C70.0438 (8)0.0273 (7)0.0362 (7)0.0085 (5)0.0010 (6)0.0010 (5)
C80.0420 (7)0.0246 (6)0.0352 (7)0.0038 (5)0.0012 (6)0.0027 (5)
C90.0276 (6)0.0290 (6)0.0288 (6)0.0035 (5)0.0019 (5)0.0021 (5)
C100.0250 (6)0.0256 (6)0.0214 (6)0.0004 (4)0.0007 (4)0.0010 (4)
C120.0253 (6)0.0283 (6)0.0228 (6)0.0005 (5)0.0009 (5)0.0003 (4)
C130.0314 (6)0.0255 (6)0.0221 (6)0.0004 (5)0.0041 (5)0.0012 (4)
C140.0306 (6)0.0304 (6)0.0230 (6)0.0058 (5)0.0047 (5)0.0006 (5)
C150.0249 (6)0.0390 (7)0.0250 (6)0.0009 (5)0.0004 (5)0.0012 (5)
C160.0316 (6)0.0290 (6)0.0255 (6)0.0064 (5)0.0026 (5)0.0012 (5)
C170.0304 (6)0.0237 (6)0.0231 (6)0.0022 (4)0.0058 (5)0.0016 (4)
C180.0433 (8)0.0278 (7)0.0374 (7)0.0023 (5)0.0016 (6)0.0038 (5)
C190.0420 (8)0.0372 (8)0.0415 (8)0.0129 (6)0.0024 (6)0.0027 (6)
Geometric parameters (Å, º) top
O1—C11.1885 (15)C9—H90.9300
O2—C11.3554 (14)C9—C101.4191 (16)
O2—C171.4127 (14)C12—H120.9300
N1—C21.3214 (15)C12—C131.3933 (17)
N1—C101.3665 (15)C12—C171.3806 (17)
C1—C21.5053 (16)C13—C141.4039 (18)
C2—C31.4118 (17)C13—C181.5045 (17)
C3—H30.9300C14—C151.3943 (18)
C3—C41.3640 (17)C14—C191.5077 (17)
C4—H40.9300C15—H150.9300
C4—C51.4132 (17)C15—C161.3918 (18)
C5—C61.4170 (17)C16—H160.9300
C5—C101.4272 (17)C16—C171.3809 (18)
C6—H60.9300C18—H18A0.9600
C6—C71.3666 (19)C18—H18B0.9600
C7—H70.9300C18—H18C0.9600
C7—C81.4122 (19)C19—H19A0.9600
C8—H80.9300C19—H19B0.9600
C8—C91.3676 (18)C19—H19C0.9600
C1—O2—C17118.28 (9)C9—C10—C5119.16 (11)
C2—N1—C10117.11 (10)C13—C12—H12120.0
O1—C1—O2124.13 (11)C17—C12—H12120.0
O1—C1—C2125.75 (11)C17—C12—C13120.08 (11)
O2—C1—C2110.12 (10)C12—C13—C14119.38 (11)
N1—C2—C1114.05 (10)C12—C13—C18120.20 (11)
N1—C2—C3124.68 (11)C14—C13—C18120.42 (11)
C3—C2—C1121.26 (10)C13—C14—C19120.60 (12)
C2—C3—H3120.7C15—C14—C13119.01 (11)
C4—C3—C2118.56 (11)C15—C14—C19120.39 (12)
C4—C3—H3120.7C14—C15—H15119.2
C3—C4—H4120.3C16—C15—C14121.67 (11)
C3—C4—C5119.46 (11)C16—C15—H15119.2
C5—C4—H4120.3C15—C16—H16121.0
C4—C5—C6123.37 (11)C17—C16—C15118.08 (11)
C4—C5—C10117.68 (11)C17—C16—H16121.0
C6—C5—C10118.95 (11)C12—C17—O2117.27 (11)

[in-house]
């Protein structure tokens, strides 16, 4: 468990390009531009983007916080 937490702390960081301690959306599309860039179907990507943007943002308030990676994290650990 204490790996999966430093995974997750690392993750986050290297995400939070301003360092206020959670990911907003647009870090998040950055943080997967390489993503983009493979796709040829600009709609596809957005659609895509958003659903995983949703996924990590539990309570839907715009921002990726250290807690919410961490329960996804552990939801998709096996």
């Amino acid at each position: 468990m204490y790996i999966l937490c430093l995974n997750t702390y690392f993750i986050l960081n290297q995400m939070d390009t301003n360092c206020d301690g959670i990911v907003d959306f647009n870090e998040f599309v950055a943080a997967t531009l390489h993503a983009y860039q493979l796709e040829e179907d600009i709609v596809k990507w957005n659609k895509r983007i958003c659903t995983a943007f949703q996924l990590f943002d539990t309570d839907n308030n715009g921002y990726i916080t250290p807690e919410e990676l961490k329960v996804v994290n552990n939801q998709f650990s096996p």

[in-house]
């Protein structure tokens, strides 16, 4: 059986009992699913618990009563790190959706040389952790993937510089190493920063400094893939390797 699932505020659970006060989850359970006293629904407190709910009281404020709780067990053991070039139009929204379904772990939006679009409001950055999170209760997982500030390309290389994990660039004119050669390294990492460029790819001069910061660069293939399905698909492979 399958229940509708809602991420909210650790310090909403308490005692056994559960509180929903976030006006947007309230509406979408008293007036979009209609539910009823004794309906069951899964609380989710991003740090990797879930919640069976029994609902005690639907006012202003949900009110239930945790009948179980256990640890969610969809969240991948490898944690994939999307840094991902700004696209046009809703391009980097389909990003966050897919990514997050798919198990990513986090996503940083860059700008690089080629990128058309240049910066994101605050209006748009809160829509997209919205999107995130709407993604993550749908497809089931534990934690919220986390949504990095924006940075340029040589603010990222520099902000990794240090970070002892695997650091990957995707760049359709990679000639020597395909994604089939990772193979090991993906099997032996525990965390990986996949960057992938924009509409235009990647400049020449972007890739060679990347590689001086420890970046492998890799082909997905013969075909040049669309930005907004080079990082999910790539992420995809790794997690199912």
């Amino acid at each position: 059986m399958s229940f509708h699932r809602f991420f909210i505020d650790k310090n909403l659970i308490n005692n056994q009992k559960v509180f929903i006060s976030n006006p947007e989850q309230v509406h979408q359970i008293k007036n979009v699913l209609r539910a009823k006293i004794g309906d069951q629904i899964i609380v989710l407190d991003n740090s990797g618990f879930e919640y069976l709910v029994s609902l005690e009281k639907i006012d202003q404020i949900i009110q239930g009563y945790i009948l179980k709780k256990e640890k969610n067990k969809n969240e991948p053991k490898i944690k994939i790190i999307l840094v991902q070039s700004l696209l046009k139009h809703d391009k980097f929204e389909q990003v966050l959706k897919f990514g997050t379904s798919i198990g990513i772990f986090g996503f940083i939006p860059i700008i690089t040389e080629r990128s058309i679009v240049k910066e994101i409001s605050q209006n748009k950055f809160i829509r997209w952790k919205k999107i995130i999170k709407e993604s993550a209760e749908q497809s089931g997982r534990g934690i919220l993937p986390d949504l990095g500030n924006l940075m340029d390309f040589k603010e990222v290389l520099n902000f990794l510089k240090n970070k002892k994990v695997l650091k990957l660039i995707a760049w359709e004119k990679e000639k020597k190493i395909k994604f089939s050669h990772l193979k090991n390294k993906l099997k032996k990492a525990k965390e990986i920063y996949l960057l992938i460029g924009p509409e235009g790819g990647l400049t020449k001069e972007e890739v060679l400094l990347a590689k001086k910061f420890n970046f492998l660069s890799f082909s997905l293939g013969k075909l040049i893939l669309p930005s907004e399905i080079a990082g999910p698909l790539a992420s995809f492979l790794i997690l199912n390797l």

C5—C6—H6119.8C12—C17—C16121.77 (11)
C7—C6—C5120.48 (12)C16—C17—O2120.75 (11)
C7—C6—H6119.8C13—C18—H18A109.5
C6—C7—H7119.7C13—C18—H18B109.5
C6—C7—C8120.50 (12)C13—C18—H18C109.5
C8—C7—H7119.7H18A—C18—H18B109.5
C7—C8—H8119.6H18A—C18—H18C109.5
C9—C8—C7120.74 (12)H18B—C18—H18C109.5
C9—C8—H8119.6C14—C19—H19A109.5
C8—C9—H9119.9C14—C19—H19B109.5
C8—C9—C10120.13 (11)C14—C19—H19C109.5
C10—C9—H9119.9H19A—C19—H19B109.5
N1—C10—C5122.42 (10)H19A—C19—H19C109.5
N1—C10—C9118.42 (11)H19B—C19—H19C109.5
O1—C1—C2—N118.18 (18)C8—C9—C10—N1177.64 (11)
O1—C1—C2—C3162.66 (13)C8—C9—C10—C52.07 (18)
O2—C1—C2—N1160.96 (10)C10—N1—C2—C1176.20 (10)
O2—C1—C2—C318.20 (16)C10—N1—C2—C32.92 (18)
N1—C2—C3—C41.69 (19)C10—C5—C6—C70.47 (19)
C1—O2—C17—C12118.93 (12)C12—C13—C14—C150.89 (18)
C1—O2—C17—C1666.23 (14)C12—C13—C14—C19179.61 (11)
C1—C2—C3—C4177.37 (11)C13—C12—C17—O2174.15 (10)
C2—N1—C10—C51.18 (17)C13—C12—C17—C160.63 (18)
C2—N1—C10—C9178.52 (11)C13—C14—C15—C160.78 (18)
C2—C3—C4—C51.36 (18)C14—C15—C16—C170.04 (18)
C3—C4—C5—C6176.44 (12)C15—C16—C17—O2173.85 (10)
C3—C4—C5—C102.87 (18)C15—C16—C17—C120.75 (18)
C4—C5—C6—C7179.76 (12)C17—O2—C1—O11.63 (18)
C4—C5—C10—N11.64 (18)C17—O2—C1—C2177.53 (10)
C4—C5—C10—C9178.66 (11)C17—C12—C13—C140.21 (18)
C5—C6—C7—C81.0 (2)C17—C12—C13—C18178.94 (11)
C6—C5—C10—N1177.69 (11)C18—C13—C14—C15178.26 (11)
C6—C5—C10—C92.00 (18)C18—C13—C14—C191.24 (18)